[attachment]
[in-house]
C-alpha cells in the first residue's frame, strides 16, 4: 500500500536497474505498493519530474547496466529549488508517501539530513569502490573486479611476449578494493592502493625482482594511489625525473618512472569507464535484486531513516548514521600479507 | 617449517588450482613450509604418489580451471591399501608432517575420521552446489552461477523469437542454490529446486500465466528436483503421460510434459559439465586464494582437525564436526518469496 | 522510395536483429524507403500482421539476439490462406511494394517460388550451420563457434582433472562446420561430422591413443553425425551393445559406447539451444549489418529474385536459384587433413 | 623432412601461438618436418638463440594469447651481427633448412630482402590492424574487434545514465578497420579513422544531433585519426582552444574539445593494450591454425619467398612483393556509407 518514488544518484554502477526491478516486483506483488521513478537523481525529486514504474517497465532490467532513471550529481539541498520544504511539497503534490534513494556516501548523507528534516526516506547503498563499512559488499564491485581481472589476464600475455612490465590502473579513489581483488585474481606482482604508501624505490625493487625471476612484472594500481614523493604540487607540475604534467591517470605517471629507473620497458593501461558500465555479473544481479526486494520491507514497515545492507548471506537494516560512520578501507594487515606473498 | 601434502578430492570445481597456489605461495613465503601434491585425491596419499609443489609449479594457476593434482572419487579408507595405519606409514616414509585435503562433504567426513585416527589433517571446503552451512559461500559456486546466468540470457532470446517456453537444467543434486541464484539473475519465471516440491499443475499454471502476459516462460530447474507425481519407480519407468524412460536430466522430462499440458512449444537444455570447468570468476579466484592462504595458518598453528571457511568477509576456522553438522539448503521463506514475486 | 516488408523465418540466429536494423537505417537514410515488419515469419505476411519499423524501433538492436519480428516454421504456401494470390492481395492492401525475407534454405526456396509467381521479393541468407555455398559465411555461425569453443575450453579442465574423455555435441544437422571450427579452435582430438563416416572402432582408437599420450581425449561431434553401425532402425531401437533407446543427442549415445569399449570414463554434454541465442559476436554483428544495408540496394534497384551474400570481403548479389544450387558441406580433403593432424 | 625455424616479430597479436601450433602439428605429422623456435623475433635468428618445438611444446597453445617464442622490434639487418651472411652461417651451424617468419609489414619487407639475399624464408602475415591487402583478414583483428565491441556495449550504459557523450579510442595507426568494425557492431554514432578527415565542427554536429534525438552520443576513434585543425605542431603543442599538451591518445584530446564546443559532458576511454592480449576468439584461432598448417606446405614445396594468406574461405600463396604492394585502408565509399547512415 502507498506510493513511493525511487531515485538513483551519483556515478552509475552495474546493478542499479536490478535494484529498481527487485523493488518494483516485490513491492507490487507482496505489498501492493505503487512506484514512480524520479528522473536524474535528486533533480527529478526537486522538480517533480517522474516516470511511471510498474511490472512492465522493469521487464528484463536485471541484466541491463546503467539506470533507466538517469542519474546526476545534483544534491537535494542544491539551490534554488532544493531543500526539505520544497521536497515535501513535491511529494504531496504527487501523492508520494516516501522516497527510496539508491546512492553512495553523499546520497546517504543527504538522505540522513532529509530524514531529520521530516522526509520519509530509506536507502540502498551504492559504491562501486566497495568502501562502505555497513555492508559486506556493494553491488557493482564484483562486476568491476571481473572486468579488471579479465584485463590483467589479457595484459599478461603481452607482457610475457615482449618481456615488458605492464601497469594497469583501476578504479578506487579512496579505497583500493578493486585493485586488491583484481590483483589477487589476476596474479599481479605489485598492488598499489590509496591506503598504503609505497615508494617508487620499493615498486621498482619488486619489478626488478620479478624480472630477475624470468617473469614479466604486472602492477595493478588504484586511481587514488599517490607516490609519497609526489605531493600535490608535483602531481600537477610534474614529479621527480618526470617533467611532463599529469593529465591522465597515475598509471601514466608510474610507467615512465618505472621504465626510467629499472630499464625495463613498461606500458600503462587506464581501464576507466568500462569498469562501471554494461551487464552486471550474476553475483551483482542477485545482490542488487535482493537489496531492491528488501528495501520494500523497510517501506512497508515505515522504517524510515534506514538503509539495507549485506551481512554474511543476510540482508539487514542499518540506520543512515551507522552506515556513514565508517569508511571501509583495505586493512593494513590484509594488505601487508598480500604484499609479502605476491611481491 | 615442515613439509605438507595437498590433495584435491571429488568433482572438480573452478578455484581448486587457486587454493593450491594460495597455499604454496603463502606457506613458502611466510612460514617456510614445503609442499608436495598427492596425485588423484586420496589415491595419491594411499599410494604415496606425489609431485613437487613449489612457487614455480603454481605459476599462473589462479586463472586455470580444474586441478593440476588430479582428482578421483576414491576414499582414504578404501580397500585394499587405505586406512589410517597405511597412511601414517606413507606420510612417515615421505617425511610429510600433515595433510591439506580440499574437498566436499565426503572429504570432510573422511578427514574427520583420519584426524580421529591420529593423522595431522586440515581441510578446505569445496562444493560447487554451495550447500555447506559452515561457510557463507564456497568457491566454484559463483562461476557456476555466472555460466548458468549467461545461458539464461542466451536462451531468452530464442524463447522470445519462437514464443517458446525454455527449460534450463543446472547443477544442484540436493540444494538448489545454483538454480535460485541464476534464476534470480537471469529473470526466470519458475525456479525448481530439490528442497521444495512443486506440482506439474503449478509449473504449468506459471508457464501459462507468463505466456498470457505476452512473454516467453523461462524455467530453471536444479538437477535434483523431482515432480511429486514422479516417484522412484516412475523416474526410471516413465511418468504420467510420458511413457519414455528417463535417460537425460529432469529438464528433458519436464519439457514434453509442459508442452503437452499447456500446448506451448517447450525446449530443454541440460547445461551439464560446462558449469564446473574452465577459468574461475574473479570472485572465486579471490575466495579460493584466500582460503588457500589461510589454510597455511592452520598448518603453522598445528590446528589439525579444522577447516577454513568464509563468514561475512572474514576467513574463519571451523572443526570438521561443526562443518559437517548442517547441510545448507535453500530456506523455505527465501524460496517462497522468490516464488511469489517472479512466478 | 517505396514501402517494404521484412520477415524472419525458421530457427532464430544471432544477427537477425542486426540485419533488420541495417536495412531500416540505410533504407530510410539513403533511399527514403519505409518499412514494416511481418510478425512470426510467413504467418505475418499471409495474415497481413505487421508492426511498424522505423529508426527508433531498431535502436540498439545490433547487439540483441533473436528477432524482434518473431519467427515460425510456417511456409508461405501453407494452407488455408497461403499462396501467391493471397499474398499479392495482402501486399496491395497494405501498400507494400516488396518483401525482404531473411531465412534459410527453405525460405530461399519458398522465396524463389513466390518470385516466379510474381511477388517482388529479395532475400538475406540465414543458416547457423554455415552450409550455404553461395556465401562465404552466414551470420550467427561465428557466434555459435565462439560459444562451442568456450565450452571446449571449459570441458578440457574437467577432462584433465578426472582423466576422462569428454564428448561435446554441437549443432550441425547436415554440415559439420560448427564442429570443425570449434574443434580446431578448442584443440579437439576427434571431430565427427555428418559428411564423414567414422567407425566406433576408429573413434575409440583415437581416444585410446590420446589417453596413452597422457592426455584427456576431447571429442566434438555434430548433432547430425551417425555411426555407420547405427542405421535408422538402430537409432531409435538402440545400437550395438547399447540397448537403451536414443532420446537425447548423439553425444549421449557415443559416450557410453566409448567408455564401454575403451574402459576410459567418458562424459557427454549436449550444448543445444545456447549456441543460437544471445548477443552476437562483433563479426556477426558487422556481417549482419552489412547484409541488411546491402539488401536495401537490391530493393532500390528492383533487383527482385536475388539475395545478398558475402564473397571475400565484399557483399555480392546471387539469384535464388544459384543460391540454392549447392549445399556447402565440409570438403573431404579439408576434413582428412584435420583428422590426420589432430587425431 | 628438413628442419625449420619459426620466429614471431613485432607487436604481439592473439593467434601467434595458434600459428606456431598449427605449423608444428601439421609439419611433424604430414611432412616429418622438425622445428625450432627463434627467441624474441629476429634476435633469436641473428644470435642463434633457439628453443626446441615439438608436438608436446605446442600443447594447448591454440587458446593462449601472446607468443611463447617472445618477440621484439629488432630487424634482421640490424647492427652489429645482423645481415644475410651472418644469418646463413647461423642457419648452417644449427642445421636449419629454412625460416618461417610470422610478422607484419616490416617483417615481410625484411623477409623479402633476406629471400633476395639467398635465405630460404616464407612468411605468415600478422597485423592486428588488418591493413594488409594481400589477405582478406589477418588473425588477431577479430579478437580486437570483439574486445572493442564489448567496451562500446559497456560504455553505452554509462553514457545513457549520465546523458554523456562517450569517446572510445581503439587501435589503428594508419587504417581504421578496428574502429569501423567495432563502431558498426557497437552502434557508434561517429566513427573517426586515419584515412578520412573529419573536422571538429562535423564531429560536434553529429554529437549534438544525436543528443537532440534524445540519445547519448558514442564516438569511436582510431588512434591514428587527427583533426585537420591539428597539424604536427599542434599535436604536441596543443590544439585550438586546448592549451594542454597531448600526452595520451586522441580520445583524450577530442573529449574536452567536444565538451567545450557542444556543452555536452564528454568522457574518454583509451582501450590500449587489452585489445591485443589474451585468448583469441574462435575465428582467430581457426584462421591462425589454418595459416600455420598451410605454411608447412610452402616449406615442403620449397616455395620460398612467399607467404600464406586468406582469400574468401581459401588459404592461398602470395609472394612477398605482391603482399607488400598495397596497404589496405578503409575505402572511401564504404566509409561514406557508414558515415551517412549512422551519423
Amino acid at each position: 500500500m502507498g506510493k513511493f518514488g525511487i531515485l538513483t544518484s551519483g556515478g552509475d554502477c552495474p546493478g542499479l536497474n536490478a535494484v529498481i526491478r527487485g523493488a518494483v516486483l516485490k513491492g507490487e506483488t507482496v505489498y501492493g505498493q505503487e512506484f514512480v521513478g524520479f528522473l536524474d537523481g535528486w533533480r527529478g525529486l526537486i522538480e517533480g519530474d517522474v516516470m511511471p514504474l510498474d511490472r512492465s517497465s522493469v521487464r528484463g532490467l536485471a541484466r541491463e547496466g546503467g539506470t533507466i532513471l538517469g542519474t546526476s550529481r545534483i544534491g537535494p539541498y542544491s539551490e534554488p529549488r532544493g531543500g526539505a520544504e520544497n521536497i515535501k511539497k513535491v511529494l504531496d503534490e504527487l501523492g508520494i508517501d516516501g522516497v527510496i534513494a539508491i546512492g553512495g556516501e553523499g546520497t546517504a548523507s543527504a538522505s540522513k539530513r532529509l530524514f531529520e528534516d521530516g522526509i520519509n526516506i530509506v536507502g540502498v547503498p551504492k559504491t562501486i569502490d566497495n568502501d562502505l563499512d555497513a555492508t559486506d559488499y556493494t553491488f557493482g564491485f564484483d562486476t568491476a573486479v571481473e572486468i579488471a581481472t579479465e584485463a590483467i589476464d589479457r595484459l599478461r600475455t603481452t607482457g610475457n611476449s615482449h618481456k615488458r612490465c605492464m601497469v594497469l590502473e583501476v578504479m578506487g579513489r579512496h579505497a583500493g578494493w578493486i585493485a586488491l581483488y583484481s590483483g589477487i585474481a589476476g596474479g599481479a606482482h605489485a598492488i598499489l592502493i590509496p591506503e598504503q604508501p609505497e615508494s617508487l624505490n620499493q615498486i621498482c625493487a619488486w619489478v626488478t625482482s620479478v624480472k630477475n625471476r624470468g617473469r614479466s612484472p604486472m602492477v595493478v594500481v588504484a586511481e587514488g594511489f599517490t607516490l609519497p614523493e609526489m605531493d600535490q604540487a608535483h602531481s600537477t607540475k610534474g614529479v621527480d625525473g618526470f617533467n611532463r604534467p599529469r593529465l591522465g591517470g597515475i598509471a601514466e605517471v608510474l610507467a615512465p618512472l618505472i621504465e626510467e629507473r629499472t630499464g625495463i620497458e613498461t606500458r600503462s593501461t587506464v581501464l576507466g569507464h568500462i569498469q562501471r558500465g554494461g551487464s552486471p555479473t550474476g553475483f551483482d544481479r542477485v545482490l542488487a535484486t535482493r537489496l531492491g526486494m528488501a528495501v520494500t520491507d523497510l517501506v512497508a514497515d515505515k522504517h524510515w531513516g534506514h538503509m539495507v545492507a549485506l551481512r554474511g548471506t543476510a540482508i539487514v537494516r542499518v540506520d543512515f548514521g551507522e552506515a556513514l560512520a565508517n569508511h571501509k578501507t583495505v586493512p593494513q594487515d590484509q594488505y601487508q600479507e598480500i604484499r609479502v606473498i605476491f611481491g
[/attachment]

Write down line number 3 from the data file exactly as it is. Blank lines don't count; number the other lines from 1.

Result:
Amino acid at each position: 500500500m502507498g506510493k513511493f518514488g525511487i531515485l538513483t544518484s551519483g556515478g552509475d554502477c552495474p546493478g542499479l536497474n536490478a535494484v529498481i526491478r527487485g523493488a518494483v516486483l516485490k513491492g507490487e506483488t507482496v505489498y501492493g505498493q505503487e512506484f514512480v521513478g524520479f528522473l536524474d537523481g535528486w533533480r527529478g525529486l526537486i522538480e517533480g519530474d517522474v516516470m511511471p514504474l510498474d511490472r512492465s517497465s522493469v521487464r528484463g532490467l536485471a541484466r541491463e547496466g546503467g539506470t533507466i532513471l538517469g542519474t546526476s550529481r545534483i544534491g537535494p539541498y542544491s539551490e534554488p529549488r532544493g531543500g526539505a520544504e520544497n521536497i515535501k511539497k513535491v511529494l504531496d503534490e504527487l501523492g508520494i508517501d516516501g522516497v527510496i534513494a539508491i546512492g553512495g556516501e553523499g546520497t546517504a548523507s543527504a538522505s540522513k539530513r532529509l530524514f531529520e528534516d521530516g522526509i520519509n526516506i530509506v536507502g540502498v547503498p551504492k559504491t562501486i569502490d566497495n568502501d562502505l563499512d555497513a555492508t559486506d559488499y556493494t553491488f557493482g564491485f564484483d562486476t568491476a573486479v571481473e572486468i579488471a581481472t579479465e584485463a590483467i589476464d589479457r595484459l599478461r600475455t603481452t607482457g610475457n611476449s615482449h618481456k615488458r612490465c605492464m601497469v594497469l590502473e583501476v578504479m578506487g579513489r579512496h579505497a583500493g578494493w578493486i585493485a586488491l581483488y583484481s590483483g589477487i585474481a589476476g596474479g599481479a606482482h605489485a598492488i598499489l592502493i590509496p591506503e598504503q604508501p609505497e615508494s617508487l624505490n620499493q615498486i621498482c625493487a619488486w619489478v626488478t625482482s620479478v624480472k630477475n625471476r624470468g617473469r614479466s612484472p604486472m602492477v595493478v594500481v588504484a586511481e587514488g594511489f599517490t607516490l609519497p614523493e609526489m605531493d600535490q604540487a608535483h602531481s600537477t607540475k610534474g614529479v621527480d625525473g618526470f617533467n611532463r604534467p599529469r593529465l591522465g591517470g597515475i598509471a601514466e605517471v608510474l610507467a615512465p618512472l618505472i621504465e626510467e629507473r629499472t630499464g625495463i620497458e613498461t606500458r600503462s593501461t587506464v581501464l576507466g569507464h568500462i569498469q562501471r558500465g554494461g551487464s552486471p555479473t550474476g553475483f551483482d544481479r542477485v545482490l542488487a535484486t535482493r537489496l531492491g526486494m528488501a528495501v520494500t520491507d523497510l517501506v512497508a514497515d515505515k522504517h524510515w531513516g534506514h538503509m539495507v545492507a549485506l551481512r554474511g548471506t543476510a540482508i539487514v537494516r542499518v540506520d543512515f548514521g551507522e552506515a556513514l560512520a565508517n569508511h571501509k578501507t583495505v586493512p593494513q594487515d590484509q594488505y601487508q600479507e598480500i604484499r609479502v606473498i605476491f611481491g